“Here is the church, here is the steeple, open the doors and see all the people.”
– Old English nursery rhyme
“If there is a God who is worthy of my adoration, He has a tattoo on His face.”
– Rev. Osagyefo Sekou
I left the church when I was 19 years old. Born and raised in the Episcopal tradition, I was quite the involved churchgoer from an early age. I was baptized as an infant, confirmed as an adolescent, served as an acolyte, was a regular fixture in Sunday School in the mornings and at youth group every Sunday evening, went on mission trips and attended church camp in the summertime. I could recite the liturgy for an entire worship service by heart before I entered high school. During my teenage years, I led the preschool choir, sang in the youth choir, taught Vacation Bible School and even preached from the pulpit on Youth Sunday. Church was as integral a part of my life as school, homework, spending time with friends and eating dinner every night with my family around the kitchen table. But somewhere along the way, something about the notion of “church” changed for me.
I enjoyed the fellowship with my friends, the chance to sing songs of praise in a community of faith, the activities and the intellectual discourse that (sometimes) comprised the content of our Sunday School and youth group gatherings. The liturgy, though, and the rituals of the service had become rote and mechanical for me. The words I spoke in unison with my fellow congregants week after week welled forth not from a place of fire and entrenched belief, but from the banks of memory and familiar incantation. Sermons left me daydreaming and uninspired. My attendance at church and my personal relationship with God began to seem more and more like two disconnected, and even unrelated, entities. Church had begun to feel at best like a checklist item and at worst like a chore; some weeks, I exited the service feeling completely overwhelmed and inundated with noise and empty rhetoric.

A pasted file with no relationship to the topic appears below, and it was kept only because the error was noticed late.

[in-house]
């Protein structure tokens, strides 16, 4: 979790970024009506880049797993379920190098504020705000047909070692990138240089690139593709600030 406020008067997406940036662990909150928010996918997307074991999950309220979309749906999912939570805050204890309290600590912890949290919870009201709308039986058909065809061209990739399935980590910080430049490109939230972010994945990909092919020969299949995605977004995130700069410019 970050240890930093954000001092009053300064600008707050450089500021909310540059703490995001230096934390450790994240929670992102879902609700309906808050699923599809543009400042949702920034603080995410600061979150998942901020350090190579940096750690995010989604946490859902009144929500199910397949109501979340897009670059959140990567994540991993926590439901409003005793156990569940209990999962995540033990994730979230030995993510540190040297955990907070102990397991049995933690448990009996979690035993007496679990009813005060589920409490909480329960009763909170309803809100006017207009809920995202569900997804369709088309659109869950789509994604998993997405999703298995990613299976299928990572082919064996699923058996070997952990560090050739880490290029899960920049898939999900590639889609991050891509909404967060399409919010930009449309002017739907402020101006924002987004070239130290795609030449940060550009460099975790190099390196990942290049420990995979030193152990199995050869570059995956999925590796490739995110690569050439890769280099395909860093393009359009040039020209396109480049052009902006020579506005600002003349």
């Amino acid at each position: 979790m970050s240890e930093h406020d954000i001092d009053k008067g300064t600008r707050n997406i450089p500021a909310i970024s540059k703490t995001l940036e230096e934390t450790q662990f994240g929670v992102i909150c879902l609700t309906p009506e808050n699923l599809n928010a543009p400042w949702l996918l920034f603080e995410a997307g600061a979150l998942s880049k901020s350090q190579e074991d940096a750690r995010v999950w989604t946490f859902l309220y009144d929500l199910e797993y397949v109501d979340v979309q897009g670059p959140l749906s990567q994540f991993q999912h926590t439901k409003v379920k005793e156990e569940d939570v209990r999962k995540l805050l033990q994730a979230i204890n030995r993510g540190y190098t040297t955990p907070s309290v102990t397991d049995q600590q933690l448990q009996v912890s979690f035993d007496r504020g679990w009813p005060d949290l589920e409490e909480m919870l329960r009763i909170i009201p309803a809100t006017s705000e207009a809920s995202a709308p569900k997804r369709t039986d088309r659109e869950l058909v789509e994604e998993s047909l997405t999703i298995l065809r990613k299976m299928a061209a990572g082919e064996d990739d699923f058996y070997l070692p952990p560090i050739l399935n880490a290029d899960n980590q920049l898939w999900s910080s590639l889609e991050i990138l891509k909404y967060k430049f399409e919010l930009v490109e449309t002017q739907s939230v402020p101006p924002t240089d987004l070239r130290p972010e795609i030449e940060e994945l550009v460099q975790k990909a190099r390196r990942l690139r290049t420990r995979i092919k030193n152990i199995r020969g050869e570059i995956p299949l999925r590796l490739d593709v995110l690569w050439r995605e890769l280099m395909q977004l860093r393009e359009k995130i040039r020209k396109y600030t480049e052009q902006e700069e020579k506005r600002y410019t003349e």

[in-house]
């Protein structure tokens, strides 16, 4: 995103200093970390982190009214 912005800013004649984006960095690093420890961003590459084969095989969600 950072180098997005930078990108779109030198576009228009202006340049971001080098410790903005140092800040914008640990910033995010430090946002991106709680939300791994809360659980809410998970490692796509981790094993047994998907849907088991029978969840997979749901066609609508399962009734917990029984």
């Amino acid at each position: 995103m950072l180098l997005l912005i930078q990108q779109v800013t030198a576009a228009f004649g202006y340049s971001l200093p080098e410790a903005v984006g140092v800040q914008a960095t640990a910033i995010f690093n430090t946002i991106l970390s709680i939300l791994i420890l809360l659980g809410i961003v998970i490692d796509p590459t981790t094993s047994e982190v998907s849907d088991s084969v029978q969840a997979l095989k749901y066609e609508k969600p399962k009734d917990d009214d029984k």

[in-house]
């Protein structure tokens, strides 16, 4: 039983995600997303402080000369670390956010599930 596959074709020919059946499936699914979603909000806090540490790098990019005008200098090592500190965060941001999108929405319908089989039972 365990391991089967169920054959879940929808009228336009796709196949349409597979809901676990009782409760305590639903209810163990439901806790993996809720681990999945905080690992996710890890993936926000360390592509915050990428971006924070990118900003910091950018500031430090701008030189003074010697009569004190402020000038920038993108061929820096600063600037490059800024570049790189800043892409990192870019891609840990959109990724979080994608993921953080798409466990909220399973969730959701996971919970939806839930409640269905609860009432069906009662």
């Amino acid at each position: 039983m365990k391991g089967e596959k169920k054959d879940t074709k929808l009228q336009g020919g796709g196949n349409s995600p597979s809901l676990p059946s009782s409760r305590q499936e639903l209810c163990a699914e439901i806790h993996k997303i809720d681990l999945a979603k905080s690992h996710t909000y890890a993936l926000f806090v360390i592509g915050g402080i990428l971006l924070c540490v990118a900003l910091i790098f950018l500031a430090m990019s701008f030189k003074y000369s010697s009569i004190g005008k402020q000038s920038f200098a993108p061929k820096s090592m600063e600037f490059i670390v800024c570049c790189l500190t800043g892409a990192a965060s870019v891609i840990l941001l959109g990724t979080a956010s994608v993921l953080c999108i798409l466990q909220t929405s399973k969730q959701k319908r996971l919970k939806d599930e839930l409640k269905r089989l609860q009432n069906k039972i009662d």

American Catholic writer, monk and mystic Thomas Merton once wrote in his reflective volume The Springs of Contemplation, “People don’t want to hear any more words. In our mechanical age, all words have become alike…they’ve all been reduced to the level of the commercial. To say ‘God is love’ is like saying ‘Eat Wheaties.’ Silence, on the other hand, really does speak to people” (Norris 381). As a high school senior, I wasn’t sure that I was craving silence, exactly, but I was in search of a spiritual atmosphere that would allow me to deepen my faith in a community of engaged believers.
At seventeen years old, I joined the Pentecostal Church. Immediately, I felt at home. The fervor, the passion, the absence of liturgy, the vibrant music, the illuminating sermons – in this environment, I felt the presence of God, and I experienced a new connection both with words, and with the Word. I was baptized again, by immersion and by choice. The Bible became meaningful for me in a way that had previously been elusive, and the pervasive sense of communitas – of sharing, intimacy and collaborative search for enlightenment – enveloped me.